Dangers of hot yoga

Dangers of hot yoga

Think the new Hunger Games movie Catching Fire is hot? Well hot yoga for many is even hotter—literally. From famous celebrities to everyday people, hot yoga has quickly become a staple for countless fitness routines.

But a new study suggests the popular workout also known as Bikram yoga, which includes a series of 26 asanas or postures could be dangerous for some. Hot yoga is typically performed in a heated studio with temperatures ranging anywhere between 90 to 105 degrees at 40 percent humidity. Working out under these extreme conditions alone can be challenging for some participants. And according to researchers at Duke University, several injuries also appear to be linked to the practice.

The team there recently took a closer look at 76 common yoga-related injuries—uncovering a tie to the hot yoga practice along with Hatha (an umbrella term for physical yoga practices) and Pranayama, (a style focused on breathing control).

Should you quit?
No, the good news is that the practice itself may not be fully to blame. The study suggests that three specific postures could be the main culprits for the injuries; including shoulder stands, headstands and the lotus position, which led to ligament tears, joint damage and musculoskeletal and other fractures.

Even though headstands and shoulder stands are not part of the 26 Bikram postures, they are often incorporated into hot yoga routines. That’s why researchers say they aren’t advising people to skip hot yoga. They simply suggest beginners avoid these challenging and often tricky positions.

However, if you insist on not being the odd man out in class, you should definitely get instructor support, especially with headstands and shoulder stands.  The key scientists say is to do what you can and at your own pace—noting that Bikram-style yoga tends to be very hot and competitive.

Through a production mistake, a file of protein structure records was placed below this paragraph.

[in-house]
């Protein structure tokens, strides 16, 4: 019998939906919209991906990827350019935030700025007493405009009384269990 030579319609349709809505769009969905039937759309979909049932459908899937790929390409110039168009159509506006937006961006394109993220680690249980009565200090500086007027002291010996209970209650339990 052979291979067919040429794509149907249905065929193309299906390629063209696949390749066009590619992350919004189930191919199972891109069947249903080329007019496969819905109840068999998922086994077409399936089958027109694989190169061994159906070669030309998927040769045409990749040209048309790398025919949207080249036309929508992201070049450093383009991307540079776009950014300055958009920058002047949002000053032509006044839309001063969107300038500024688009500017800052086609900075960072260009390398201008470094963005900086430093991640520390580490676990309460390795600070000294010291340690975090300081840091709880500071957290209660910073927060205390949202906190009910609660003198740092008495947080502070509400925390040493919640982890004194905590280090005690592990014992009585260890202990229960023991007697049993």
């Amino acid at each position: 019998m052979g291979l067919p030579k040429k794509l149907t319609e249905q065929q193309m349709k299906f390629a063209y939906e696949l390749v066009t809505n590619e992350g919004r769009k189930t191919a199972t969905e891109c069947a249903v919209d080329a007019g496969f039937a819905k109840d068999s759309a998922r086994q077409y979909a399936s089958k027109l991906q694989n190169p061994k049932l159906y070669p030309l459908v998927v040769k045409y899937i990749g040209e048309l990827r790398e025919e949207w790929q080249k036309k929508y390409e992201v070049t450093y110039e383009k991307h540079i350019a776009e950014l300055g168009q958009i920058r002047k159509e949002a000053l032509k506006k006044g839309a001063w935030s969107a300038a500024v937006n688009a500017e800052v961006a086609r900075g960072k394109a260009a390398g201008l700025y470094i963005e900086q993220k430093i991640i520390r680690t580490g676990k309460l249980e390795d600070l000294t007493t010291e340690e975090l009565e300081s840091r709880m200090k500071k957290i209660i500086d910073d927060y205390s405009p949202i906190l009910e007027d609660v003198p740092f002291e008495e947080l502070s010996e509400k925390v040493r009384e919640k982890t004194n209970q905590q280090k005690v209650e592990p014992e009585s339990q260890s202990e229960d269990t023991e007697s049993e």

Teresa Beckman, a physical therapist at Advocate Condell Medical Center in Libertyville, Ill. says that overworking tendons and muscles can have negative effects on joints as well. “You have to listen to your body, and focus on good form while exercising.”

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Comments

One Comment

  1. Thank you for the great article! I began practicing hot yoga two years ago and wouldn’t do it any other way. There are moments in the 75 minute practice where participants can move into the positions you listed as potentially dangerous, but it is always optional. Part of a yogi’s practice is knowing your body (and its limits). Namaste.

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health enews Staff
health enews Staff

health enews staff is a group of experienced writers from our Advocate Aurora Health sites, which also includes freelance or intern writers.